Step 2: Removal

  • Use tweezers to grab the tick as close to your pet’s skin as you can.

  • Pull straight upwards. Use steady, constant pressure. Don’t twist or jerk, as that can cause parts of the tick to remain embedded in the skin. Don’t squeeze or crush the tick’s body, which can release infectious matter.

  • Place the tick in the jar.

Step 3: Disinfection

  • Disinfect your pet’s bite area.

  • Remove your gloves, and wash your hands with soap and water.

  • Sterilize your tweezers, which you can do with rubbing alcohol or fire.

Monitor the bite area over the course of the next few weeks. See if there is inflammation or redness. If so, bring your pet (and the jarred tick) to your vet.

(Source: ASPCA, aspca.org/pet-care/general-pet-care/fleas-and-ticks.)

How to treat Lyme disease in dogs

If your dog contracts Lyme disease from an infected tick, they will need to take an antibiotic for about a month. The antibiotic is usually doxycycline, BluePearl said.

For dogs with common symptoms, they will usually respond to the treatment within a few short days, then the antibiotic will continue for 28 days total.

Most dogs exposed to Lyme disease can fight off the infection on their own, BluePearl said. Clinical signs of Lyme disease are only found in 5% to 15% of infected dogs.

Here are common clinical signs, according to BluePearl:

  • Mild fever

  • Lethargy

  • Mild lymph node enlargement

  • Joint swelling (arthritis in one or more joints)

  • Limping (or abnormal walking or running behavior)

  • Discomfort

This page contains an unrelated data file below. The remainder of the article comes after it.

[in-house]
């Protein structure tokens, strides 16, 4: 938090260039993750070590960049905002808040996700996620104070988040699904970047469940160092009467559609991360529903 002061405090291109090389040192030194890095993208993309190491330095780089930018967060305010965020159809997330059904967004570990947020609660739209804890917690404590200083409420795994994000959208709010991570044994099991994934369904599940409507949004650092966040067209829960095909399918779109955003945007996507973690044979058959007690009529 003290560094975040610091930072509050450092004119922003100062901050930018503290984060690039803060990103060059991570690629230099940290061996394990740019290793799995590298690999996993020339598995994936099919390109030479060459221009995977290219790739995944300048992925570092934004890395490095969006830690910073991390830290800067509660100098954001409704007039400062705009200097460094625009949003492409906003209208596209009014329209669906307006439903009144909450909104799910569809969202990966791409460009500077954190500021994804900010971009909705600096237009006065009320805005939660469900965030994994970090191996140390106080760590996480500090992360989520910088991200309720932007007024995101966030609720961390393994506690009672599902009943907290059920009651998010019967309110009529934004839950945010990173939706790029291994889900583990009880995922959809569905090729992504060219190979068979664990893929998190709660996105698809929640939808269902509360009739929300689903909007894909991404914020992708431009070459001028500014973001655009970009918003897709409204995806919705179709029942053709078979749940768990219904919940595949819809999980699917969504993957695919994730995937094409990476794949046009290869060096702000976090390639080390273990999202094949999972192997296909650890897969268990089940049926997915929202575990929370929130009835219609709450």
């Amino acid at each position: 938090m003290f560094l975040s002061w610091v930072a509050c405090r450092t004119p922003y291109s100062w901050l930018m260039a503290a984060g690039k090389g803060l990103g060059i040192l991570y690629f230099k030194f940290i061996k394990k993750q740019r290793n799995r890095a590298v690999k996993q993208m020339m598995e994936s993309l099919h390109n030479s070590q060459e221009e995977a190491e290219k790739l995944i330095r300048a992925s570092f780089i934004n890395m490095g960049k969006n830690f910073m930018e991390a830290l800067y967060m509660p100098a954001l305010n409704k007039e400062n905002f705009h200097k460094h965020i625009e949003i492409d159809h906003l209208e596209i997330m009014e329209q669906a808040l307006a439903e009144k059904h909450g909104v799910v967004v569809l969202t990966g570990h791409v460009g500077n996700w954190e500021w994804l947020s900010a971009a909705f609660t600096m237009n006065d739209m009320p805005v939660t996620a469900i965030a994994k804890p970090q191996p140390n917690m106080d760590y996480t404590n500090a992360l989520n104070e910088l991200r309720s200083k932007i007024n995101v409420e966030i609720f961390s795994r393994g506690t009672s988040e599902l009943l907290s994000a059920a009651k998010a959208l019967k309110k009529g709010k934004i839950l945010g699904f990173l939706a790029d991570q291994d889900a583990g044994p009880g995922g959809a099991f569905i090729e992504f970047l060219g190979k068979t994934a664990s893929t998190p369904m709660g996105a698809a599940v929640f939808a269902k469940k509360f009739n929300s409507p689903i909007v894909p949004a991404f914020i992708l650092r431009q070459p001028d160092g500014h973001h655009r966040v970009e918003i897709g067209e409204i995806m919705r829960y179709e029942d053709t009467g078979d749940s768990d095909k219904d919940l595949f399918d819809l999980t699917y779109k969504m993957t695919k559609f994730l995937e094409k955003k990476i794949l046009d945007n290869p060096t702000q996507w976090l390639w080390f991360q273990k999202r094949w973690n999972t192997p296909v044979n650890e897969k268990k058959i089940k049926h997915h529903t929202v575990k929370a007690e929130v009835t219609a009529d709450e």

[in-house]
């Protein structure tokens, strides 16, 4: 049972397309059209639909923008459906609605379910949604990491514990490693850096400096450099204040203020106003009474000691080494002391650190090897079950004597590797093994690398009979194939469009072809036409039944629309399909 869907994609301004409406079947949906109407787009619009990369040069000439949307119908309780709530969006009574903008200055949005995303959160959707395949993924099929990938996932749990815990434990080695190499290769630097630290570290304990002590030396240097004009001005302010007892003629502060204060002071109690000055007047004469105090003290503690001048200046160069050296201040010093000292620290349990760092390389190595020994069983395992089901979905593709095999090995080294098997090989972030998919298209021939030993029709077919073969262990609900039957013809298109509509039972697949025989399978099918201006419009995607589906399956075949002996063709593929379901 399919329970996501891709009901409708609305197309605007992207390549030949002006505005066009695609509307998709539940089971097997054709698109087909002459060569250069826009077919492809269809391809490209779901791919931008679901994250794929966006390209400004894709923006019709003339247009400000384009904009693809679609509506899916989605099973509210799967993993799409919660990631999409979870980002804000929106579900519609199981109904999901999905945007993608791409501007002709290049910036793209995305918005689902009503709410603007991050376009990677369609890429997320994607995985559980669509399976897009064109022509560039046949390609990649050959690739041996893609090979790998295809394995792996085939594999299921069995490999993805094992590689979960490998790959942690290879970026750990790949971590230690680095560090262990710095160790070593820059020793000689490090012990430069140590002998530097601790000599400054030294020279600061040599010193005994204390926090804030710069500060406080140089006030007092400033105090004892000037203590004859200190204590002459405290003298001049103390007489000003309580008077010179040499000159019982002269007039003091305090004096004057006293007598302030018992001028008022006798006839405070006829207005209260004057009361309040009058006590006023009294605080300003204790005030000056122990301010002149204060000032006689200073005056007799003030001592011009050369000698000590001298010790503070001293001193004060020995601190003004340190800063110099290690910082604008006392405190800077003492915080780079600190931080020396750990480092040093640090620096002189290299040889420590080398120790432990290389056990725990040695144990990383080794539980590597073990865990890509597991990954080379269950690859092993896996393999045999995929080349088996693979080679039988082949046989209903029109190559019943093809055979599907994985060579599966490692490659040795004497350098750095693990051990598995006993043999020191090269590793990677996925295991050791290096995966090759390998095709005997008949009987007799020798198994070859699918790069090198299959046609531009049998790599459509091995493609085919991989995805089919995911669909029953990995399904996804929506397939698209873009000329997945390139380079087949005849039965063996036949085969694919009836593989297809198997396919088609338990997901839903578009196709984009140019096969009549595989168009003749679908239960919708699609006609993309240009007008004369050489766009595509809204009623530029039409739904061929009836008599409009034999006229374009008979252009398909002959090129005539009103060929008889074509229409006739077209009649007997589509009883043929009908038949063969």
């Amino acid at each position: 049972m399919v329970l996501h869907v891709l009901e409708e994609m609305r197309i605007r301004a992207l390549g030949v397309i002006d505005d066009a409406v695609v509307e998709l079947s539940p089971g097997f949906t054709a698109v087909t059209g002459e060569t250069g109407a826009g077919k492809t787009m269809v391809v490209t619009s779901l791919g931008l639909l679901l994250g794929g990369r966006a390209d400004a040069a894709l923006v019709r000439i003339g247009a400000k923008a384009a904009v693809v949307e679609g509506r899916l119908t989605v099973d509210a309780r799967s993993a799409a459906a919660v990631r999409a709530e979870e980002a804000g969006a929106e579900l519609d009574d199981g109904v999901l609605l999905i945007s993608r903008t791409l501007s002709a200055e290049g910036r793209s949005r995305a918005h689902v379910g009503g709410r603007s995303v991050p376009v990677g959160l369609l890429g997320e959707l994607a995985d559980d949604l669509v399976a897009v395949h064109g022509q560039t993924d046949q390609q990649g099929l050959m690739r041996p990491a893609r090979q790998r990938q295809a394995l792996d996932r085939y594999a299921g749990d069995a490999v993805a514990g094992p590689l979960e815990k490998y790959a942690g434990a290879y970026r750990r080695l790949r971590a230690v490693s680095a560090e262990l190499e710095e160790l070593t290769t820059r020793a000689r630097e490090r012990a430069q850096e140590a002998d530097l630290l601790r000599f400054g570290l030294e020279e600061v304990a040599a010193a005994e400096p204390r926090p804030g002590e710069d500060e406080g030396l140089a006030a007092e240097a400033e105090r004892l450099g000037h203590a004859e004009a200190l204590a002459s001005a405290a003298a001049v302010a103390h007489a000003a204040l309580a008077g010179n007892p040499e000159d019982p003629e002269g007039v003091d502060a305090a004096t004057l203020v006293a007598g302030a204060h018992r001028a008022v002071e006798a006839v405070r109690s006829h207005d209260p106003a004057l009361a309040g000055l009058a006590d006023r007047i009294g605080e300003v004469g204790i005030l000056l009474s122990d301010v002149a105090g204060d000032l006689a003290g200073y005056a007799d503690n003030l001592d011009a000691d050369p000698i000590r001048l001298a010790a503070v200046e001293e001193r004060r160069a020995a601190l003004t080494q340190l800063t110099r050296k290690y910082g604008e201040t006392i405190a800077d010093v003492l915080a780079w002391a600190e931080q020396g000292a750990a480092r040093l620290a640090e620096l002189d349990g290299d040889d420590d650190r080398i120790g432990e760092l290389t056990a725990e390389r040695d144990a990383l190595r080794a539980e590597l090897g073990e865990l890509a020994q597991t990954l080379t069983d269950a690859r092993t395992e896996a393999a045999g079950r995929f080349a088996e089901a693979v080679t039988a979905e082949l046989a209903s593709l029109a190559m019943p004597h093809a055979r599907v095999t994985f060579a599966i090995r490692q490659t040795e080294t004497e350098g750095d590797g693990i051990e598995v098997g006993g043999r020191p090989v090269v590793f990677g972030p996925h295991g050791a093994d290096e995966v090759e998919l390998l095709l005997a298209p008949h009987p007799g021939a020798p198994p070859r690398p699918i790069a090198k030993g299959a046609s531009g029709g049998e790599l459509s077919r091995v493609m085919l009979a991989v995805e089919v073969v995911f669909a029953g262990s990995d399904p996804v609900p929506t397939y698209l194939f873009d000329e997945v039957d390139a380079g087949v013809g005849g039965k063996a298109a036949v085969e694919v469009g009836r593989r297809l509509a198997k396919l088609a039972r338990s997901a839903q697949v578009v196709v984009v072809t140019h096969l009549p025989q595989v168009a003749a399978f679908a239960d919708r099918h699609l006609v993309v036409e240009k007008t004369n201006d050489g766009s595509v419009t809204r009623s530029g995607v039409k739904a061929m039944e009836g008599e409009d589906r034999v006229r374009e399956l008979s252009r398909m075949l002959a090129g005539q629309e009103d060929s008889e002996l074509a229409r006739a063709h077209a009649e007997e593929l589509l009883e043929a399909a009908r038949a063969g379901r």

If your dog develops a rare form of kidney disease from the infected tick, a more aggressive treatment is required, BluePearl said. This disease, which is more serious, can be spotted by increased drinking and urinating and a decreased appetite.

Can cats get tick-borne diseases?

Cats can develop Cytauxzoon from infected ticks, Moyle said.

Also known as “Bobcat Fever,” this disease is cause by a blood parasite that impacts cats, according to the Cornell Wildlife Health Center. It can be life threatening.

Cytauxzoon is most commonly carried by the Lone Star tick. It’s sometimes carried by the American Dog tick, Cornell said. Both of these ticks are prevalent in central NC.

For more information, visit cwhl.vet.cornell.edu.

Cats can develop Lyme disease, but it’s rare, Spriggs said. Dogs develop this disease more commonly. Outdoor cats that roam around outside and are not taking preventatives are at higher risk of developing Lyme disease. Making sure your pet takes flea/tick preventative medications are the biggest protective measure you can take.

Here are preventative options for your cat, Spriggs said:

  • RevolutionPlus (monthly topical preventative)

  • Advantage multi (monthly topical preventative)

  • Credilio (monthly oral preventative)

More information on ticks

Get more information on ticks on pets and preventing and treating Lyme disease in dogs at:

  • American Society for the Prevention of Cruelty to Animals (ASPCA): aspca.org/pet-care
  • Centers for Disease Control and Prevention (cdc.gov/ticks) have information for pet owners about

Also check out The News & Observer’s report on ticks dangerous to humans (and the diseases they can spread) in North Carolina at newsobserver.com/news.

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Kimberly Cataudella (she/her) is a service journalism reporter for The News & Observer.